Jamaica’s national 400m record holder Jermaine Gonzales made an interesting comment to the media recently. He has been trying to convince his club-mate Usain Bolt to run on the 1600m relay team at next year’s London Olympics. Bolt’s contribution, he believes, would greatly increase Jamaica’s chance of taking the gold medal.
There’s nothing strange or new about Bolt running the 400m or a leg of a mile relay. Neither is it far-fetched that Jamaica can beat the US in the event. Whether Bolt likes the individual 400m, the fact is he ran 45.35 in 2003 when he was 16, and he has a personal best (PB) 45.28 established in 2007. He also ran the anchor leg of the 4x4 for his club at the 2010 Gibson Relays in Kingston, clocking a 43.58 split.
Jamaica’s capacity to perform in the 4x4 was on display at the recent World Championships in Daegu, as the country’s relay squad with only one athlete meeting the ‘A’ qualifying mark, ran a season’s best 2:59.13 for second behind the US (2:58.82) and just ahead of South Africa (2:59.21) in the preliminary round. In the final, Jamaica led well into the home straight until hurdler Leford Green was overhauled some 50 meters from home, and what looked like sure gold turned into bronze, with a time of 3:00.10 behind US (2:59.31) and South Africa (2:59.87). As a trend, whenever Jamaica won a medal in the 4x4, whether it’s Olympics or World Championships, the team was always a distant second or third behind the mighty US.
Gonzales, whom Bolt convinced to join Racers Track Club after years of Gonzales being plagued by injuries, is now trying to persuade his friend (who wants to be a legend) into adding another event to his repertoire.
What makes Gonzales’ statement interesting and calls for a double-take lies between the proverbial lines. The fact that Gonzales really wants Bolt to consider the 4x4, suggests that it is being discussed at the administrative level at Racers. If this is so, Bolt may just yield to the “pressure,” depending on what effect an additional event might have on his Olympic workload. As is in the case with the sprint relay, he would be called upon to perform just for the final if the team qualifies.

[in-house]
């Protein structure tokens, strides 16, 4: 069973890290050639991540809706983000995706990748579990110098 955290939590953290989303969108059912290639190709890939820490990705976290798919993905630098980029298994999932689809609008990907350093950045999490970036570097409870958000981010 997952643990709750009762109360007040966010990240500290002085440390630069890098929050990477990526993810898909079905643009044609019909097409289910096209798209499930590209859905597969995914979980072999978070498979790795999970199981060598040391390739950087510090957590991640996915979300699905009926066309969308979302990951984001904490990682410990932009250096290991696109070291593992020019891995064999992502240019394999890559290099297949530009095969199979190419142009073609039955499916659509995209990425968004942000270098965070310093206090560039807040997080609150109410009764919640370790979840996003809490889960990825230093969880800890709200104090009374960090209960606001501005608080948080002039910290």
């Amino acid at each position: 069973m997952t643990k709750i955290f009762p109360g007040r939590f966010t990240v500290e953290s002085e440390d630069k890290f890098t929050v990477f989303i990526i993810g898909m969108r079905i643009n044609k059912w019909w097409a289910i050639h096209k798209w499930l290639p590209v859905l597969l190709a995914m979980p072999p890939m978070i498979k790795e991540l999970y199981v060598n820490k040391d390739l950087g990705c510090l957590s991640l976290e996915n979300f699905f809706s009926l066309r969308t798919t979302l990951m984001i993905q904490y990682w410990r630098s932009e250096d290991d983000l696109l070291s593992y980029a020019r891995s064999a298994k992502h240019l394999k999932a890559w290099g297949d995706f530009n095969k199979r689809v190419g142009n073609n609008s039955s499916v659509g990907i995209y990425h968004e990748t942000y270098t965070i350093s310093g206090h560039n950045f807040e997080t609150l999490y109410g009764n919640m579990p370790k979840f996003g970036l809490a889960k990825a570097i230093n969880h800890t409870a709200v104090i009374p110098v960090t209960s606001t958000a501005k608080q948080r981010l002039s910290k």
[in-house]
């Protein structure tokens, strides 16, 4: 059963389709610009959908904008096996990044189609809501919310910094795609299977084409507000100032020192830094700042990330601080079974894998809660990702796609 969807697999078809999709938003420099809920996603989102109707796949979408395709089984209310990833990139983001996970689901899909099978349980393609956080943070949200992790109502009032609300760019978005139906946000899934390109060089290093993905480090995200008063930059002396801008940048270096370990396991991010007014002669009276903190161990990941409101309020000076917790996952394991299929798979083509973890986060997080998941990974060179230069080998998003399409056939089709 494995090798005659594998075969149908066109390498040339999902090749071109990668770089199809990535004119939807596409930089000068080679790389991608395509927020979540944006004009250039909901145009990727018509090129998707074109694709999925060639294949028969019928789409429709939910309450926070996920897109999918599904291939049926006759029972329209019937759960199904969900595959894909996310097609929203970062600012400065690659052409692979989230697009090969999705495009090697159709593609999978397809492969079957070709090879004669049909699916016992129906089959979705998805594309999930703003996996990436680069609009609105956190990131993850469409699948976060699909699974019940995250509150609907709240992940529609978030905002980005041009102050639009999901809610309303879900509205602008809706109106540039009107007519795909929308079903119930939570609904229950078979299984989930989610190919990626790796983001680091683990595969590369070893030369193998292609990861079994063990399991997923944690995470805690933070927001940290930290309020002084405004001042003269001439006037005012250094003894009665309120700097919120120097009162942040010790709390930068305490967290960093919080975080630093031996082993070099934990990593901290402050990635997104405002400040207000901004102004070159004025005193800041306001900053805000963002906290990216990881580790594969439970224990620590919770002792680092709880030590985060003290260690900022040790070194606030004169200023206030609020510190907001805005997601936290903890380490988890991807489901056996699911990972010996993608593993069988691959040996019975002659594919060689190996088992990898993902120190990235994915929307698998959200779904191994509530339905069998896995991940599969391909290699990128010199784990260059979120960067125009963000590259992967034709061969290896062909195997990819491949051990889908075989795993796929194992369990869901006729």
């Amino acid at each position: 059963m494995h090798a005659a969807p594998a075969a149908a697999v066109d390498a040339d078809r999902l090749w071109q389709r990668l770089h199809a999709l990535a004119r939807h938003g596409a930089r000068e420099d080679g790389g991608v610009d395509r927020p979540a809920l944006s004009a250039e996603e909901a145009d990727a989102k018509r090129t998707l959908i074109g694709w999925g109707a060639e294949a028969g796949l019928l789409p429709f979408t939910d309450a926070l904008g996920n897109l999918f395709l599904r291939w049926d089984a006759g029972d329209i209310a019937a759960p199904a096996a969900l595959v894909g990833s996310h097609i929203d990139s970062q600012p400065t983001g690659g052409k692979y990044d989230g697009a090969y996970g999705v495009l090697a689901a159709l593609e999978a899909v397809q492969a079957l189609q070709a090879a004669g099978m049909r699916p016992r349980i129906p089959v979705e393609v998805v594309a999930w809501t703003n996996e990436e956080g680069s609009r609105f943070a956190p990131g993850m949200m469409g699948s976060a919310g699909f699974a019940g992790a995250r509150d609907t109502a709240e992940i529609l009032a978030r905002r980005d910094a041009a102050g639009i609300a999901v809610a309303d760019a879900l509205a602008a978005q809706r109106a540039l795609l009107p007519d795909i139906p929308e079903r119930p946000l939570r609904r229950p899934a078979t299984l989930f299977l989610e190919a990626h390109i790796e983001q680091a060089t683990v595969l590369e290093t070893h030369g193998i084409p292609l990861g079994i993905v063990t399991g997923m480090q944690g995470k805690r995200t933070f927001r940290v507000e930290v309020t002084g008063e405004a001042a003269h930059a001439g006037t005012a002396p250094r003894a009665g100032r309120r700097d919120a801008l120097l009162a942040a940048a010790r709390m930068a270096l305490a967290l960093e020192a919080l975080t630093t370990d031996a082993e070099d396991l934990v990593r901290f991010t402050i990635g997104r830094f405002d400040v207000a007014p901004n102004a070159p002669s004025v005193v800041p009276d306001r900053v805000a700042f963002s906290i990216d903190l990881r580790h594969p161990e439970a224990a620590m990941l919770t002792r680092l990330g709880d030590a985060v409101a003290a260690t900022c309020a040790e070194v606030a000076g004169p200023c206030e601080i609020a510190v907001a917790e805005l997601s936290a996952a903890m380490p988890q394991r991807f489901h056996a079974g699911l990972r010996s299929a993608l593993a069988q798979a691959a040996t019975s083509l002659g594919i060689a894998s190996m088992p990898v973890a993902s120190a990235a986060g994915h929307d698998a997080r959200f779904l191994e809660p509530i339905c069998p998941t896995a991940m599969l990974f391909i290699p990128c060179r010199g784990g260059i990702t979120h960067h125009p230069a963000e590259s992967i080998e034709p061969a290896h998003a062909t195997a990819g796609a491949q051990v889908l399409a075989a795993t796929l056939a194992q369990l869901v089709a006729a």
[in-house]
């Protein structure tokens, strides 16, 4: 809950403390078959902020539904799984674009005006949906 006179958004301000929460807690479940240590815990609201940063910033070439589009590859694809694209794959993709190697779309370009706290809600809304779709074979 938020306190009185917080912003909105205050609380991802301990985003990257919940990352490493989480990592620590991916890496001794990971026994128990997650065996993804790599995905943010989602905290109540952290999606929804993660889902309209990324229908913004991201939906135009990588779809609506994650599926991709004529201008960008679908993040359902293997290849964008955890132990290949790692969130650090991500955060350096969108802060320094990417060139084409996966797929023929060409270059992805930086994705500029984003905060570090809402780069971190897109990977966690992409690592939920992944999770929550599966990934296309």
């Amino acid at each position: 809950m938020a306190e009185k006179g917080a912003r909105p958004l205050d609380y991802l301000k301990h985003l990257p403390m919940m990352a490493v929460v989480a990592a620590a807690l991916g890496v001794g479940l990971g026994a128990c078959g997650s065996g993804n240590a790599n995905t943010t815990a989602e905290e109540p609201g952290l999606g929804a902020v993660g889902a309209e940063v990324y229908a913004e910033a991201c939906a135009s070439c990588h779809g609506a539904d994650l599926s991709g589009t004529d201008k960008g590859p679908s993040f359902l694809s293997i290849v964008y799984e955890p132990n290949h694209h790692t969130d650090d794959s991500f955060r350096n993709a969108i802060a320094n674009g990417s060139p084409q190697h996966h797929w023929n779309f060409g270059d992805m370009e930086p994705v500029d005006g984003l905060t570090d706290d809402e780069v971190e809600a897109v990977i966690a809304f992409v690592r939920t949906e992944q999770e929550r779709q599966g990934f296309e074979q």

Gonzales also makes another statement that strengthens the possibility of seeing Bolt on the team: "He [Bolt] loves the 4x4 and I wish he would give us a leg ..." That Bolt loves the event and seeing where his inclusion could give Jamaica gold might be all the motivation he needs.
Speed, Endurance, Acceleration Ability
In all of this speculation, though, there is one person who is being overlooked here who, with Bolt, could put Jamaica out of reach in the 4x4: World 100m Champion Yohan Blake. As a high school 100m and 200m sprinter, Blake ran on his school’s 4x4 and, of course, the 4x1 that ran fast times at Champs and at the Penn Relays. Perhaps Blake’s most memorable run, however, was in the 4x4 at the Penn Relays in 2007, even though his school lost the race. After taking the baton about eight meters behind the dangerous Long Beach Poly High (California) anchor Bryshon Nellum, he closed the gap to within an arm’s length of Nellum. Both anchors registered 45.40 splits.
Blake’s coach, Glen Mills, recently revealed that this year, Blake clocked “30.something secs for the 300m (in training), which is just outside the world record.” A highly motivated and passionate Blake with 19.26secs under his spikes, high speed and endurance, and excellent acceleration ability, shows he gets faster as the race progresses and could add lethal firepower to the 2012 4x4 team.
Dangerous 400m Man in the Making
But the possibilities do not end with Blake. There is another upcoming superstar who is being forgotten and is thinking of taking on new challenges next season. A fit Nickel Ashmeade, Blake’s high school teammate, who now specializes in the 200m, could be the third 100m-200m sprinter to complete a fearsome trio (Bolt, Blake, Ashmeade) that teams up with Gonzales. This could be reminiscent of Jamaica’s 1952 Helsinki Olympic gold medal team of Arthur Wint, Les Laing, Herb McKenley, and George Rhoden.
Ashmeade, like Blake, has always been a part of the redoubtable St. Jago High sprint and mile relay quartets. For years, fans, as well as his high school coach, have expressed the sentiment that Ashmeade should forego the 100m and take up the 400m because of his immense power and stamina. However, he has ignored the call for a long time, saying he just runs 400m for fun. Since last year, though, he has been singing a different tune: “After doing so many 4x4s, I’ve grown to love the 400m,” he said in early 2011, noting that in 2012 he’d be doing more of the event. Like Bolt and Blake, Ashmeade has terrific 200m speed, and with a PB of 19.91, he is a dangerous 400m man in the making. He has the potential to produce tremendous firepower.
While all of this is pure speculation and might make for exciting daydreaming among Jamaicans, the fact is that after years of drought in the men’s mile relay, riddled by what some harsh critics call “embarrassing performances”, especially after the 2008 Olympics, indications are that Jamaica has a roster of quarter-milers in training not mentioned here and is inching its way back to the glory days of Michael Blackwood, Greg Haughton, Danny McFarlane and Michael McDonald, when Haughton once fell and cart-wheeled in an Olympic final and still managed to claim bronze.
With the return of current number two 44+ man Ricardo Chambers and Dwight Mullings, who also has gone under 45secs and recently went back home from the US to train, Jamaica could well see a 4x4 pool as deep as that of the country’s 4x1.